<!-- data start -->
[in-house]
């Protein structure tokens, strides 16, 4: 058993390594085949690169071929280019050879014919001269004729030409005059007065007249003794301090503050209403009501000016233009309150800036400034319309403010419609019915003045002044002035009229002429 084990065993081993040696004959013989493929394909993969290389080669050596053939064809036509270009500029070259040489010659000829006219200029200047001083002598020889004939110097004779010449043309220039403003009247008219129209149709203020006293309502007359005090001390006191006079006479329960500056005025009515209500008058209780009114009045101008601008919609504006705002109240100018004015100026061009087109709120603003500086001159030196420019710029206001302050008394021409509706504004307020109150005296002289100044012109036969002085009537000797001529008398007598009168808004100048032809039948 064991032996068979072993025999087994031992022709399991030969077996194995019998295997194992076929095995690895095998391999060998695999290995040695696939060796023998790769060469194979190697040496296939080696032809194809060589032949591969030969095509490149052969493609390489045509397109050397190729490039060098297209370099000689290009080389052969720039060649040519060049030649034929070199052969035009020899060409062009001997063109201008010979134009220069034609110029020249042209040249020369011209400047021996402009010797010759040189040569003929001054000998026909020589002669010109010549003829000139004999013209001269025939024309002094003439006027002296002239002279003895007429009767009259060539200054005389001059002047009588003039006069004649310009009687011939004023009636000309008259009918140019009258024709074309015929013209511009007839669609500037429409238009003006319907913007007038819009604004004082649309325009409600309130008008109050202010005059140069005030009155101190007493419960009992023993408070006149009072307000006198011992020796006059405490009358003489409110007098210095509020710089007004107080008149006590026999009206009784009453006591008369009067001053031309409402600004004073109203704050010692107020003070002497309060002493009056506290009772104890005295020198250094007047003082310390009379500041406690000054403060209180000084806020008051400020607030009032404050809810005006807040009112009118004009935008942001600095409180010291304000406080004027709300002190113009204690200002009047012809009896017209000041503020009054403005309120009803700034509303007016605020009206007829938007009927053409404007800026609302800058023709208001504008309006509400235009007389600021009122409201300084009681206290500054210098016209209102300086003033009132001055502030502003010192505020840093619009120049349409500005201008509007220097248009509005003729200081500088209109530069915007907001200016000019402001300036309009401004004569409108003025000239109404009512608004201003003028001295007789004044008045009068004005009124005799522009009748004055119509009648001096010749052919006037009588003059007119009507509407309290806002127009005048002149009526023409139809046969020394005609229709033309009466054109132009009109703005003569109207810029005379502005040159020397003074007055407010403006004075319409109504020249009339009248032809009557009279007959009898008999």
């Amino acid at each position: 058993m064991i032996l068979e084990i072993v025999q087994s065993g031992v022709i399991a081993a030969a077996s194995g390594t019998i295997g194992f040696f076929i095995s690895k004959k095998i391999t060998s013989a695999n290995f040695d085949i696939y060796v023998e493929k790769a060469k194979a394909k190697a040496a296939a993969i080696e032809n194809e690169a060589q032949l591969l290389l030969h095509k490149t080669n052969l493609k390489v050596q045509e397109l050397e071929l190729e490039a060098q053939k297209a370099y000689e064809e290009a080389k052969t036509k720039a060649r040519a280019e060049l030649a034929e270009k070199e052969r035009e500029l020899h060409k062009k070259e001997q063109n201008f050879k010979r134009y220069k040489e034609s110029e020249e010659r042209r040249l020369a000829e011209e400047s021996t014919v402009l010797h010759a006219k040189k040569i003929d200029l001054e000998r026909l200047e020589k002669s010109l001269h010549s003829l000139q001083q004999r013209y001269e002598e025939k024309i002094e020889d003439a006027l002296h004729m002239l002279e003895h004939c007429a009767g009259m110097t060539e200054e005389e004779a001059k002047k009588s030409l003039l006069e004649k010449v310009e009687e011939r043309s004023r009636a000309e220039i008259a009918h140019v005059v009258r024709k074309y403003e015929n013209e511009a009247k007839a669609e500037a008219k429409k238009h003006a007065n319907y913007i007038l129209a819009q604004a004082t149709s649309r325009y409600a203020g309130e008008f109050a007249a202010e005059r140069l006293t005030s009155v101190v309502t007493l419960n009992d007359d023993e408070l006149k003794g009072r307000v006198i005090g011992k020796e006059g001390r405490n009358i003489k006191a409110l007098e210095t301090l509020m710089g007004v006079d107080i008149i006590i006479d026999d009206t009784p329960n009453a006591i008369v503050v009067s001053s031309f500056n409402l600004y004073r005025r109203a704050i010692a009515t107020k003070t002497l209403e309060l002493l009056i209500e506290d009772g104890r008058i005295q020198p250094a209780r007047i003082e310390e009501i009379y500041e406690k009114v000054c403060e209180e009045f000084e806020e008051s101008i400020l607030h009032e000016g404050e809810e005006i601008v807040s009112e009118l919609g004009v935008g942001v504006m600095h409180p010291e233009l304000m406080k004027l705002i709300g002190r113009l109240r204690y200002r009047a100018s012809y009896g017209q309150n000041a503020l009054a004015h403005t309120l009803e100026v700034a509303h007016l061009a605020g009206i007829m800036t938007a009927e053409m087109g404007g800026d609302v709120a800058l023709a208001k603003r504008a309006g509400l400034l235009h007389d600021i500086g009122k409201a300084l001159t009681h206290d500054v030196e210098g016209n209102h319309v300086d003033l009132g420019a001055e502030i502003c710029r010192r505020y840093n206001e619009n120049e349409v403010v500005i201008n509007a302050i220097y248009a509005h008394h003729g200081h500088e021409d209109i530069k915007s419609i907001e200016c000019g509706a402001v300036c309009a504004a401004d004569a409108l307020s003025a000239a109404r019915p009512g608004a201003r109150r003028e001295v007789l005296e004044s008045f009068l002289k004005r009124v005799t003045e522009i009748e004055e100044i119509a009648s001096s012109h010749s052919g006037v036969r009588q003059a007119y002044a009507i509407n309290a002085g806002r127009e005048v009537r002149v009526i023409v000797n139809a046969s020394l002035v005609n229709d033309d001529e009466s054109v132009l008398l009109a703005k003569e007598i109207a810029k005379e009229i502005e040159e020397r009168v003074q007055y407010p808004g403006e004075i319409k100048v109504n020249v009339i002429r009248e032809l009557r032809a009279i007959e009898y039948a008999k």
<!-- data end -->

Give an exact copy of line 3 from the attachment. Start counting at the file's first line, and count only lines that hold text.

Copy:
């Amino acid at each position: 058993m064991i032996l068979e084990i072993v025999q087994s065993g031992v022709i399991a081993a030969a077996s194995g390594t019998i295997g194992f040696f076929i095995s690895k004959k095998i391999t060998s013989a695999n290995f040695d085949i696939y060796v023998e493929k790769a060469k194979a394909k190697a040496a296939a993969i080696e032809n194809e690169a060589q032949l591969l290389l030969h095509k490149t080669n052969l493609k390489v050596q045509e397109l050397e071929l190729e490039a060098q053939k297209a370099y000689e064809e290009a080389k052969t036509k720039a060649r040519a280019e060049l030649a034929e270009k070199e052969r035009e500029l020899h060409k062009k070259e001997q063109n201008f050879k010979r134009y220069k040489e034609s110029e020249e010659r042209r040249l020369a000829e011209e400047s021996t014919v402009l010797h010759a006219k040189k040569i003929d200029l001054e000998r026909l200047e020589k002669s010109l001269h010549s003829l000139q001083q004999r013209y001269e002598e025939k024309i002094e020889d003439a006027l002296h004729m002239l002279e003895h004939c007429a009767g009259m110097t060539e200054e005389e004779a001059k002047k009588s030409l003039l006069e004649k010449v310009e009687e011939r043309s004023r009636a000309e220039i008259a009918h140019v005059v009258r024709k074309y403003e015929n013209e511009a009247k007839a669609e500037a008219k429409k238009h003006a007065n319907y913007i007038l129209a819009q604004a004082t149709s649309r325009y409600a203020g309130e008008f109050a007249a202010e005059r140069l006293t005030s009155v101190v309502t007493l419960n009992d007359d023993e408070l006149k003794g009072r307000v006198i005090g011992k020796e006059g001390r405490n009358i003489k006191a409110l007098e210095t301090l509020m710089g007004v006079d107080i008149i006590i006479d026999d009206t009784p329960n009453a006591i008369v503050v009067s001053s031309f500056n409402l600004y004073r005025r109203a704050i010692a009515t107020k003070t002497l209403e309060l002493l009056i209500e506290d009772g104890r008058i005295q020198p250094a209780r007047i003082e310390e009501i009379y500041e406690k009114v000054c403060e209180e009045f000084e806020e008051s101008i400020l607030h009032e000016g404050e809810e005006i601008v807040s009112e009118l919609g004009v935008g942001v504006m600095h409180p010291e233009l304000m406080k004027l705002i709300g002190r113009l109240r204690y200002r009047a100018s012809y009896g017209q309150n000041a503020l009054a004015h403005t309120l009803e100026v700034a509303h007016l061009a605020g009206i007829m800036t938007a009927e053409m087109g404007g800026d609302v709120a800058l023709a208001k603003r504008a309006g509400l400034l235009h007389d600021i500086g009122k409201a300084l001159t009681h206290d500054v030196e210098g016209n209102h319309v300086d003033l009132g420019a001055e502030i502003c710029r010192r505020y840093n206001e619009n120049e349409v403010v500005i201008n509007a302050i220097y248009a509005h008394h003729g200081h500088e021409d209109i530069k915007s419609i907001e200016c000019g509706a402001v300036c309009a504004a401004d004569a409108l307020s003025a000239a109404r019915p009512g608004a201003r109150r003028e001295v007789l005296e004044s008045f009068l002289k004005r009124v005799t003045e522009i009748e004055e100044i119509a009648s001096s012109h010749s052919g006037v036969r009588q003059a007119y002044a009507i509407n309290a002085g806002r127009e005048v009537r002149v009526i023409v000797n139809a046969s020394l002035v005609n229709d033309d001529e009466s054109v132009l008398l009109a703005k003569e007598i109207a810029k005379e009229i502005e040159e020397r009168v003074q007055y407010p808004g403006e004075i319409k100048v109504n020249v009339i002429r009248e032809l009557r032809a009279i007959e009898y039948a008999k």